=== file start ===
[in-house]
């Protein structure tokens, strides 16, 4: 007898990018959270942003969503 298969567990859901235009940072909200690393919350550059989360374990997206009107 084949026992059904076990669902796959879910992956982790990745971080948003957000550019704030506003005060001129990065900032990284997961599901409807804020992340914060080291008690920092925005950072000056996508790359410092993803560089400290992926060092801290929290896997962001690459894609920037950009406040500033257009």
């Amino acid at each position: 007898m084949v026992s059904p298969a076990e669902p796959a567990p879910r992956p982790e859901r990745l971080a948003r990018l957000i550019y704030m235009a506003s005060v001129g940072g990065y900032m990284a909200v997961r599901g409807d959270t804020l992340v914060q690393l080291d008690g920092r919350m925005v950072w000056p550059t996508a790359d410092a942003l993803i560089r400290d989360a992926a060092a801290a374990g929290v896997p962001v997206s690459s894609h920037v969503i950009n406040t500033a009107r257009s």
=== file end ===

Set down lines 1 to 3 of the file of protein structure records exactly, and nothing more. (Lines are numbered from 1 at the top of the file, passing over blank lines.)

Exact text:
[in-house]
């Protein structure tokens, strides 16, 4: 007898990018959270942003969503 298969567990859901235009940072909200690393919350550059989360374990997206009107 084949026992059904076990669902796959879910992956982790990745971080948003957000550019704030506003005060001129990065900032990284997961599901409807804020992340914060080291008690920092925005950072000056996508790359410092993803560089400290992926060092801290929290896997962001690459894609920037950009406040500033257009």
């Amino acid at each position: 007898m084949v026992s059904p298969a076990e669902p796959a567990p879910r992956p982790e859901r990745l971080a948003r990018l957000i550019y704030m235009a506003s005060v001129g940072g990065y900032m990284a909200v997961r599901g409807d959270t804020l992340v914060q690393l080291d008690g920092r919350m925005v950072w000056p550059t996508a790359d410092a942003l993803i560089r400290d989360a992926a060092a801290a374990g929290v896997p962001v997206s690459s894609h920037v969503i950009n406040t500033a009107r257009s």